M'm! M'm! Good! Campbell Soup (CPB) may have long ago put aside the firm's marketing slogan of yesteryear. That said, even with a revenue miss for the quarter reported on Wednesday morning, there is perhaps enough there to bring back such a nostalgic and in my immature mind, a simply fun advertising jingle.
Funny, not so funny story. On Monday, I had a can of my favorite Campbell Soup for lunch. FYI, it's the low-sodium (don't ask) Chicken Corn Chowder of the Chunky variety. The stuff is awesome, unless you try the regular version. So, if you are cutting back on salt, don't do that. Anyway, I actually had the thought upon sitting down to that lunch that I should not be using supplies from my pantry as grocery shopping in the New York metropolitan, while better than it was, can in no way yet be considered normalized.
That said, Tuesday afternoon... I geared up, and made a grocery run for the family. Where are we in New York almost three months after the shelves were emptied in a state of mass panic? Still a lot of under-stocked shelves. They had toilet paper, which was a first. Canned goods? Still at minimal levels. They had limited supply of Campbell Soup cans. None of the low-sodium variety. They had pasta, but not a ton of it. The breakfast cereal aisle was stocked. That was nice. Overall, the store was in much better shape than it had been of late. Still not close to pre-Covid-19 levels. This particular grocer is part of a national chain. Think Covid returns seasonally? Keep those pantries from running below certain levels.
For the firm's fiscal third quarter, Campbell Soup reported adjusted EPS of $0.83. that was a beat. Revenue of $2.24 billion came in a little light versus expectations, but still at annual growth of 14.9%. This is the best the firm has done in terms of accelerating sales growth in four quarters.
In terms of organic sales growth, overall the number was excellent at 17%. As folks hunkered down in place, the meals and beverages business line produced growth of 21%. That line itself was led by a simply astounding 35% print for growth in canned soups and broths. Trust me, if the stuff was in stock, it would have been higher. The firm's snacks business that includes Goldfish, Pepperidge Farms, Kettle Brands, Cape Cod, Pop Secret, and Snyder's of Hanover enjoyed growth of 9%.
Gross margin for the period increased for the entire firm to 34.7%, as they made improvements to the productivity of it's own supply chain while taking action to control expenses. Operating margin "exploded" to 17.2% versus expectations of 15.9%. CEO Mark Clouse acknowledged "unprecedented broad-based demand across our brands as consumers sought food that delivered comfort, quality, and value."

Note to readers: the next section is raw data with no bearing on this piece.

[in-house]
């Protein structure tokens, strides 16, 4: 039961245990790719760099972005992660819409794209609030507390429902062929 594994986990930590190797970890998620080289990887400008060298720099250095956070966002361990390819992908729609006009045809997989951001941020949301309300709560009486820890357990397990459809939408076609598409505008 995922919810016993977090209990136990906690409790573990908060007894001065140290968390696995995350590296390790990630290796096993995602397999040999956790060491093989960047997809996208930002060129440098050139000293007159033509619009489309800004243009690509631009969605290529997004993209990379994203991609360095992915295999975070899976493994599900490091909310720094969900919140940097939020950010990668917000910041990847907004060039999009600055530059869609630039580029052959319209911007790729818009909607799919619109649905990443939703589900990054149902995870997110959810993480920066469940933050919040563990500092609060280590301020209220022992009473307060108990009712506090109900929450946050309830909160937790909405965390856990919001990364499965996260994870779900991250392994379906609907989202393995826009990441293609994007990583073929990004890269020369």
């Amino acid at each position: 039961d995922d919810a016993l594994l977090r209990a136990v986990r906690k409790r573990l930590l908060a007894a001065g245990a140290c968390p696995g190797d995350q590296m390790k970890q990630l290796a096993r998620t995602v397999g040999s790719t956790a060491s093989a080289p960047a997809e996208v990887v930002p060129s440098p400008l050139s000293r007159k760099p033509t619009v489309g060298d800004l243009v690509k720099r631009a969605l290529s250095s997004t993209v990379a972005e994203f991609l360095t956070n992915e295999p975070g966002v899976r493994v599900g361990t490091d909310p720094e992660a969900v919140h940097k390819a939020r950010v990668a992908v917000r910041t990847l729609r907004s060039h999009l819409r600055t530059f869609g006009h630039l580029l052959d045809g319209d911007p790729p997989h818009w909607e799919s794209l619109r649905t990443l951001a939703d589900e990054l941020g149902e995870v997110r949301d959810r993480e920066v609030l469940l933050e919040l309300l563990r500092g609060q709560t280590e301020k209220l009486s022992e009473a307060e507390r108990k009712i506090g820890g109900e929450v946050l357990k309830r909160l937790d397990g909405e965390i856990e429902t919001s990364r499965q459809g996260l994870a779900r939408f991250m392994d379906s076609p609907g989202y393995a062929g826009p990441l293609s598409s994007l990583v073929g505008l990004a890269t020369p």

Peering into the future, Campbell Soup now guides full year revenue to growth of 5.5% to 6.5% versus prior guidance of -1% to +1%. The firm now sees full year EPS of $2.87 to $2.92. This is up significantly from the $2.55 to $2.60 that the firm had been looking for pre-crisis, however keep in mind that Wall Street's consensus had already been ratcheted up to $2.89, so this is not an upside shock that needs to be priced in.
The shares had been trading higher overnight, but now were trading lower. If one were inclined to invest in Campbell Soup, this may present opportunity. I have been long a number of pantry names throughout the crisis. My long positions across this group have all lent stability, upside and last but not least dividend payments to my portfolio. Conagra (CAG) has been spectacular. Even Kraft Heinz (KHC) has performed. My laggard has been PepsiCo (PEP) , and even that name has been positive. Campbell Soup has been one that I have swung on and missed on a number of occasions, as it has been more volatile than the rest of the pack, and when I miss, I do not chase. Just my way. Still would not mind owning the shares, and the shares do yield 2.7%.
Readers will note that the shares appear to have failed this morning on approaching a $54 pivot created by a pandemic induced cup with handle pattern. The shares did approach their own 50 day SMA of $49.24 just after the opening. Just thinking that this would be a lovely point of entry. In fact, I think it's so lovely that after I see this piece hit publication, I am going to bid that price for an entry level (1/8) sized position. FYI... if I do get hit, I will be writing a June 19th $51 calls against the position if I can still get more than a buck for those.